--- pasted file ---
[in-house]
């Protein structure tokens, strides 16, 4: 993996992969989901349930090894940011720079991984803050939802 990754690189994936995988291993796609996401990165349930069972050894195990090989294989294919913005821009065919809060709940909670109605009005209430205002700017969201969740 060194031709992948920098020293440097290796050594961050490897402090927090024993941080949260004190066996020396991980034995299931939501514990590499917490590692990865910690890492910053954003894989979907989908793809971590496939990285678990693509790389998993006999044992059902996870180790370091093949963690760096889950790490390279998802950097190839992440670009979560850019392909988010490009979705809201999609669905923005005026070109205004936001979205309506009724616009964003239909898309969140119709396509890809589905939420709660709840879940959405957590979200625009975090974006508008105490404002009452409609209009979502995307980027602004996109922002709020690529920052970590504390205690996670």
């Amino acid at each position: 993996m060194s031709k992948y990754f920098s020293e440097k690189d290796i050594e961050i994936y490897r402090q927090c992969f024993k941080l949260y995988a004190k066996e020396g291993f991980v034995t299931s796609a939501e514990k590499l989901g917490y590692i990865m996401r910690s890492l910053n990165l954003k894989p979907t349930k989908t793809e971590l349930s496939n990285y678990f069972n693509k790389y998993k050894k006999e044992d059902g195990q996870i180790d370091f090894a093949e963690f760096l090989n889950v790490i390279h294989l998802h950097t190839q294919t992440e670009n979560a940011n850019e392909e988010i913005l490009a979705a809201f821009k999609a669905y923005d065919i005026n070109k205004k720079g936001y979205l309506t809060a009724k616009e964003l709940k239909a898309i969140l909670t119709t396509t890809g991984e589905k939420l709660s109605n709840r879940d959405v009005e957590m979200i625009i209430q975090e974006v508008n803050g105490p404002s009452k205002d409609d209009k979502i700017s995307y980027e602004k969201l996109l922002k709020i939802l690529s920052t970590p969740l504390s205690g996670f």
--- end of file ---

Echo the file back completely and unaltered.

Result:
[in-house]
């Protein structure tokens, strides 16, 4: 993996992969989901349930090894940011720079991984803050939802 990754690189994936995988291993796609996401990165349930069972050894195990090989294989294919913005821009065919809060709940909670109605009005209430205002700017969201969740 060194031709992948920098020293440097290796050594961050490897402090927090024993941080949260004190066996020396991980034995299931939501514990590499917490590692990865910690890492910053954003894989979907989908793809971590496939990285678990693509790389998993006999044992059902996870180790370091093949963690760096889950790490390279998802950097190839992440670009979560850019392909988010490009979705809201999609669905923005005026070109205004936001979205309506009724616009964003239909898309969140119709396509890809589905939420709660709840879940959405957590979200625009975090974006508008105490404002009452409609209009979502995307980027602004996109922002709020690529920052970590504390205690996670």
């Amino acid at each position: 993996m060194s031709k992948y990754f920098s020293e440097k690189d290796i050594e961050i994936y490897r402090q927090c992969f024993k941080l949260y995988a004190k066996e020396g291993f991980v034995t299931s796609a939501e514990k590499l989901g917490y590692i990865m996401r910690s890492l910053n990165l954003k894989p979907t349930k989908t793809e971590l349930s496939n990285y678990f069972n693509k790389y998993k050894k006999e044992d059902g195990q996870i180790d370091f090894a093949e963690f760096l090989n889950v790490i390279h294989l998802h950097t190839q294919t992440e670009n979560a940011n850019e392909e988010i913005l490009a979705a809201f821009k999609a669905y923005d065919i005026n070109k205004k720079g936001y979205l309506t809060a009724k616009e964003l709940k239909a898309i969140l909670t119709t396509t890809g991984e589905k939420l709660s109605n709840r879940d959405v009005e957590m979200i625009i209430q975090e974006v508008n803050g105490p404002s009452k205002d409609d209009k979502i700017s995307y980027e602004k969201l996109l922002k709020i939802l690529s920052t970590p969740l504390s205690g996670f």